Building upon the urban exploration of vacancy proposed in The Available City project by David Brown, nine Chicago-based teams present their own responses to the issue at stake. Employing drawings and models, each project investigates the architectural possibilities of vacancy, with a specific focus on the role of collective spaces and the relationships they can foster. Diverse in their location, scale, program, and aesthetic sensibility, these projects ultimately demonstrate that we can leverage vacancy to generate new architectural scenarios that have the potential to address current social and economic issues.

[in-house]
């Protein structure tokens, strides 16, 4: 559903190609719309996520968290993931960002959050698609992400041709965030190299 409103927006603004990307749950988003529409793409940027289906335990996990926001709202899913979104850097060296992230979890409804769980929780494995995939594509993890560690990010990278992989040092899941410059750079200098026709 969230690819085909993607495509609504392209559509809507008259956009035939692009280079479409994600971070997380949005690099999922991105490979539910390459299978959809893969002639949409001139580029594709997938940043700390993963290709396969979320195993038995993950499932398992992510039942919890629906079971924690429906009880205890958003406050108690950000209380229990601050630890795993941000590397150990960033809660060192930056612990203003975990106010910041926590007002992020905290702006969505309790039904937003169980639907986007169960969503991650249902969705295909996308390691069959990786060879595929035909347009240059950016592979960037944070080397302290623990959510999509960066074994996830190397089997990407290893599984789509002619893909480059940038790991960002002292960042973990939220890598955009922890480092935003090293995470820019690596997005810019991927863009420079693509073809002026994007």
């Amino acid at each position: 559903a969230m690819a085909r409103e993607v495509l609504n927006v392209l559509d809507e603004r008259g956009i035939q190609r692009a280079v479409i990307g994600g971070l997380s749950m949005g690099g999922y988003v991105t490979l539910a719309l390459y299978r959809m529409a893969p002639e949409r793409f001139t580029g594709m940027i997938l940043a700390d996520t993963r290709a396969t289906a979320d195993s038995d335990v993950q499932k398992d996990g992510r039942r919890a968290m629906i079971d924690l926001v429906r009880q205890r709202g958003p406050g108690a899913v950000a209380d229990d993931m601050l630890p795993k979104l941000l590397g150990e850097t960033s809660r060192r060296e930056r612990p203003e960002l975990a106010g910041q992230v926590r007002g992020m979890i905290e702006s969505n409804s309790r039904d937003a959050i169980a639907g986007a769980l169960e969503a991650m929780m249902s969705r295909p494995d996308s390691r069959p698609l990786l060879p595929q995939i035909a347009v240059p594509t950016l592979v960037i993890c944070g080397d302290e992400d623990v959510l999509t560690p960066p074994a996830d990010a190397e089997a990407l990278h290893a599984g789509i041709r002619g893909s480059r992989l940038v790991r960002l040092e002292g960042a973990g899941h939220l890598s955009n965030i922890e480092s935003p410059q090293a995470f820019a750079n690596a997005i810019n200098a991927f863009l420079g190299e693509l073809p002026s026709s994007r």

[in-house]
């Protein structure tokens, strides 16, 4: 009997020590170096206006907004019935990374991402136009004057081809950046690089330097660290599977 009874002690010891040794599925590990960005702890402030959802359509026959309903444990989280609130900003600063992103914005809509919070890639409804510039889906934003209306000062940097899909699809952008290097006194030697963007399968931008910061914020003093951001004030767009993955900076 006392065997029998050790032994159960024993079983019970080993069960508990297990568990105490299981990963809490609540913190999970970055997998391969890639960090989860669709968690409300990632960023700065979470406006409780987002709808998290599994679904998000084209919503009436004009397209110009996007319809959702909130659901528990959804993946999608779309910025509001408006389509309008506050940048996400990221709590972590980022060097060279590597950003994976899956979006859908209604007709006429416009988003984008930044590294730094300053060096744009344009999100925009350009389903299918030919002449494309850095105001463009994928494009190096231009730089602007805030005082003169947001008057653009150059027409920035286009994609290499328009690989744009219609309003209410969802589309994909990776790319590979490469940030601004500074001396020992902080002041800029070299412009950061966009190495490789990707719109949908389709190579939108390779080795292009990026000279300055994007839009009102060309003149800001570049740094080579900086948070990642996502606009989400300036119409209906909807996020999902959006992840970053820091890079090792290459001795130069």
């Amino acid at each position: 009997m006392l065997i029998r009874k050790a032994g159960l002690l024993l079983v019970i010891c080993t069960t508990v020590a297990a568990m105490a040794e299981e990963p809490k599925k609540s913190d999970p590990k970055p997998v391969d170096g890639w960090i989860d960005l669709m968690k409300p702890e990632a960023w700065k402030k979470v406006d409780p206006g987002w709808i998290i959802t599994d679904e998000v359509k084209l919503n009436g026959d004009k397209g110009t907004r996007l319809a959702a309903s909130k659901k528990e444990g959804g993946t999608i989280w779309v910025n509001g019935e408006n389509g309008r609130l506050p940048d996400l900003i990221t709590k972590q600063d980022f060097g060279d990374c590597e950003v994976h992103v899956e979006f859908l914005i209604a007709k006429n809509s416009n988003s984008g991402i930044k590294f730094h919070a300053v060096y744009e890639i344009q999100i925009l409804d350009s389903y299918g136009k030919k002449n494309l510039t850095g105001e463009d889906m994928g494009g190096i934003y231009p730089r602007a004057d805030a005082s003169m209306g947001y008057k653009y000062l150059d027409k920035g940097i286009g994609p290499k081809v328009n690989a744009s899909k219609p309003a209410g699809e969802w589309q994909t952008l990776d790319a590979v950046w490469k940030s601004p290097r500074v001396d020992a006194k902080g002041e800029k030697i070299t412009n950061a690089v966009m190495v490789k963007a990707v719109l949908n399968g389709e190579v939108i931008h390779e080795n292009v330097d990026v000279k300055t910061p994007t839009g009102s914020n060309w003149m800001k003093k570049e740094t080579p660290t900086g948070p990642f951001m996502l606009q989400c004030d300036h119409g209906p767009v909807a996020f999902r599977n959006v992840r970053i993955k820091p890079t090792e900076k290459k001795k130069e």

Forum Pavilion provides a framework for leisurely community gatherings. Drawing inspiration from disparate sources, such as the traditional Roman forum and the common area of a residential high-rise apartment building, Forum Pavilion is an accessible space for neighborhood pastime. The pavilion functions as a space somewhere between a living room and a public plaza or a backyard and a park. Its shared areas host semi-private activities such as block parties, barbeques, hangouts, or afternoon tea with a neighbor. The pavilion combines indoor and outdoor space, independent activities along with small vendors. The attractive form serves as an encouragement for public assembly within a typical Chicago neighborhood.